STEPHEN BROWN knows how children can be lost before they get a chance.
As he was an orphan, his adoption by a loving family gave him a great start in life.
Now working to ease the impact of poverty, addiction and crime on the lives of children living in some of Scotland’s poorest postcodes, he is tireless in his efforts to give other youngsters the chance he was given.
Appointed director of North Ayrshire Social Care Partnership in April 2017, he has driven a pilot scheme, sending specialist teams of psychologists and social workers into two schools in Irvine.
Since the intervention in Greenwood Academy and Elderbank Primary, no children from those schools have been taken into care or referred to the Children’s Reporter, the government body with responsibility for protecting children at risk. Stephen said: “That is a major step forward on two fronts and we have been able to divert the £3.5 million per year it was costing us if children from that area entered the system.”
Instead, the cash is being spent on nurses in the schools who identify health issues. It has also funded psychology services, family liaison teams and a “campus cop”.
Beyond the school gates, in another unique pilot scheme, social workers in an area with the sixth-highest domestic abuse record in Scotland have been taken out of their offices and seconded to Kilmarnock Police station. Officers investigating alleged abuse work with the social workers to offer immediate help. The scheme, which also involves women’s charity Scottish Women’s Aid, has drastically reduced the number of children adversely affected.
Stephen said: “I never forget that behind every statistic is a human being. We are dealing with lives, not numbers. I was an orphan and adopted as a young boy. I was incredibly lucky to have grown up in a family where I was very much loved and encouraged.”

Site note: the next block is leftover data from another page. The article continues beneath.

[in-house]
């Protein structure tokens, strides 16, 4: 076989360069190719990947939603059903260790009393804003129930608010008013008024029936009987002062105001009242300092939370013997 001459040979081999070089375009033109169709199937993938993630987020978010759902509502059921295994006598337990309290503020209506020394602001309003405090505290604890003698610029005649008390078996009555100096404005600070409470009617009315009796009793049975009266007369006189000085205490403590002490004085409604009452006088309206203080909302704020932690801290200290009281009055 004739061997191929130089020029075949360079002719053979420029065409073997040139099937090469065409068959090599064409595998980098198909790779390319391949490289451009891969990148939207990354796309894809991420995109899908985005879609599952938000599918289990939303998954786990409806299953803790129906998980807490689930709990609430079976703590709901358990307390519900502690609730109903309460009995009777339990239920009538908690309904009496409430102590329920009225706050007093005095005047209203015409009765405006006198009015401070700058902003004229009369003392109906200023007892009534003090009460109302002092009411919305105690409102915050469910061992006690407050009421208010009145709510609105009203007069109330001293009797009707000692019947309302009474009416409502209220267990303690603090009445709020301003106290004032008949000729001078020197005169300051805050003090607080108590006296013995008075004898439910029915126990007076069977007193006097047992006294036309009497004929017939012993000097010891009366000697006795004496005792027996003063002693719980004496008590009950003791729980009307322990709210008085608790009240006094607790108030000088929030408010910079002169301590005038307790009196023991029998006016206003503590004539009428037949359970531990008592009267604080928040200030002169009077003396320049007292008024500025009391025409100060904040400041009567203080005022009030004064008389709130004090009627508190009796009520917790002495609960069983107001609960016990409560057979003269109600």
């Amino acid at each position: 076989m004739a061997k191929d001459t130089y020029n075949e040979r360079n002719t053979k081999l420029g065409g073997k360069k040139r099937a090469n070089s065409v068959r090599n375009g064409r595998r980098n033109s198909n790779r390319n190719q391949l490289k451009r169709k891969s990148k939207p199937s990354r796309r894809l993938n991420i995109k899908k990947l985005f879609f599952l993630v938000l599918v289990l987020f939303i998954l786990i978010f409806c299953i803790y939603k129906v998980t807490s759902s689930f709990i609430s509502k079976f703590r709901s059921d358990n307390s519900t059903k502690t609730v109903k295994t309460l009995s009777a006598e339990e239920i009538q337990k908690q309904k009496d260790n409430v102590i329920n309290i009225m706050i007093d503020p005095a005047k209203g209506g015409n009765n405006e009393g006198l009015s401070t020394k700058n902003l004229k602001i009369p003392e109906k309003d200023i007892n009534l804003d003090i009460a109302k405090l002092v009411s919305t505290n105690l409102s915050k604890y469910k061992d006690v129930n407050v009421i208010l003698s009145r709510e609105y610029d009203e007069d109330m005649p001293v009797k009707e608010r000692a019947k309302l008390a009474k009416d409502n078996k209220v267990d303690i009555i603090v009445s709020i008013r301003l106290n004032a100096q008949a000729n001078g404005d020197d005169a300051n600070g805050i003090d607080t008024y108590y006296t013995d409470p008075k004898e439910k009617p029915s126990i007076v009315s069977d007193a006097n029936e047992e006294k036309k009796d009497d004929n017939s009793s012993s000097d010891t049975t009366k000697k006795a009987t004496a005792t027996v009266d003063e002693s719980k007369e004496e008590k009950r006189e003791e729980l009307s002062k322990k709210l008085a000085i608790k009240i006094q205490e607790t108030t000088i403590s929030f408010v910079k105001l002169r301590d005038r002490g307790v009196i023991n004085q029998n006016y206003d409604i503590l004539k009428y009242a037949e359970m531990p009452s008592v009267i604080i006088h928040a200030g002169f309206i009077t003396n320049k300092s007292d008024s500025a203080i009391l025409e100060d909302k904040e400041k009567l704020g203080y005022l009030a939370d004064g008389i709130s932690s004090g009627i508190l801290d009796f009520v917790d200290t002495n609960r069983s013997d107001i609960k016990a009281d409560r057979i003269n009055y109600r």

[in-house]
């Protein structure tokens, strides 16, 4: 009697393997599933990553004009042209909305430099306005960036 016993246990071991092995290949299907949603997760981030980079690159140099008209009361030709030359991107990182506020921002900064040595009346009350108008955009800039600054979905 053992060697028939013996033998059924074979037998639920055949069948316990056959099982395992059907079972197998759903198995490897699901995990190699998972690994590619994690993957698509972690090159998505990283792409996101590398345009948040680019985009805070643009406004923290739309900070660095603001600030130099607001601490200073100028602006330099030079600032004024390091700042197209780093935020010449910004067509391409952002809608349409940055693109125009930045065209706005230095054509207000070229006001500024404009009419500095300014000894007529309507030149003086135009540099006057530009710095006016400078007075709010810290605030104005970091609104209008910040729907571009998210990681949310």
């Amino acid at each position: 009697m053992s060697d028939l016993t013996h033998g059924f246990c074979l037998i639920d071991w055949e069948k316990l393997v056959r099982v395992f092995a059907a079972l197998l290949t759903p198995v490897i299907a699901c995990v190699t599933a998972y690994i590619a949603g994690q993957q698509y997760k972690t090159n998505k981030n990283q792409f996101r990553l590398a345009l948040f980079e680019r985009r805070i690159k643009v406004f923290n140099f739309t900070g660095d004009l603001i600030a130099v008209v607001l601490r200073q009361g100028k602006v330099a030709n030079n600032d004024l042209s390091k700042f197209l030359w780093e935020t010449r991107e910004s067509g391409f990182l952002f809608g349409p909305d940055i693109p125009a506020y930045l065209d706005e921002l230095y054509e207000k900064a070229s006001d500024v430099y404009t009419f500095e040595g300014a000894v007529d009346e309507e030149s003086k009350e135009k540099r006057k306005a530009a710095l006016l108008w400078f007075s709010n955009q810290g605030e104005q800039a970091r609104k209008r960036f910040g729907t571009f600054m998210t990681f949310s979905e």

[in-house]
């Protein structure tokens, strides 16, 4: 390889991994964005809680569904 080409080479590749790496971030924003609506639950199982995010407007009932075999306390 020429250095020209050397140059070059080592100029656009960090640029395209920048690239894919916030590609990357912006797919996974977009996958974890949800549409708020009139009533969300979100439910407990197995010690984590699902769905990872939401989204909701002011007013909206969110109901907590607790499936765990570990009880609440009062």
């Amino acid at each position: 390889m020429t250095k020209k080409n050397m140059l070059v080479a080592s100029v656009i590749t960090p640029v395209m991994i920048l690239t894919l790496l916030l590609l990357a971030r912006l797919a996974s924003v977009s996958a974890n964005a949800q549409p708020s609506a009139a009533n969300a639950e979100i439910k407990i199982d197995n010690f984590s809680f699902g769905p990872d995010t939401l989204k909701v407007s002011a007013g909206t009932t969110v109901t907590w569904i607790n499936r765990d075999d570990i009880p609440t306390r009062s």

But the revolutionary, who spent years as a frontline social worker, witnessed the pitfalls of children being swallowed up by a “system” that was taking too long to deliver care and support to the people who needed it.
Stephen said: “We’d spent decades in a system that, in so many ways, just wasn’t working. We decided to try something new. Different agencies were doing their own thing. Now, we’re working in a team without boundaries, sharing knowledge and expertise. Instead of writing endless reports, we find solutions, all of us working together to make things better.”
Early intervention within and beyond the school gates is a battle on two fronts.
Stephen said: “It would once have been an anathema to ask a social worker to work out of a police station. Our teams have made a radical change.”
North Ayrshire has been at the forefront of Social Care Partnerships, allowing innovative schemes to exist, and the moves to recognise period poverty by introducing free sanitary products in secondary schools.
They pioneered the removal of council tax for children in care until they reach the age of 26 and attempts to ease fuel poverty by establishing cheaper “white label” suppliers.
Stephen may be delighted by the giant steps forward but he is under no illusions as to the scale of the problems faced by North Ayrshire.
Just over a week ago, North Ayrshire was found to have the highest number of avoidable deaths, at 373 in 100,000.
Stephen said: “Here, life expectancy can differ by up to 20 years for people living just a few miles apart.
“Cuts of £12 billion in welfare, has had a huge impact on families already really struggling.
“The welfare system is now so complex, the most vulnerable genuinely just can’t cope. When foodbanks are more common than branches of Marks & Spencer, it’s a sad indictment of where we are today.
“In some areas, we have some of the highest child poverty rates in Scotland. That affects their chances in later life so we need to nurture and encourage educational achievement.
“However, I’m pleased to say our advice team, money matters, last year managed to access £8.2m in unclaimed benefits for local families.
“When you see lives changing, there’s no better feeling in the world.”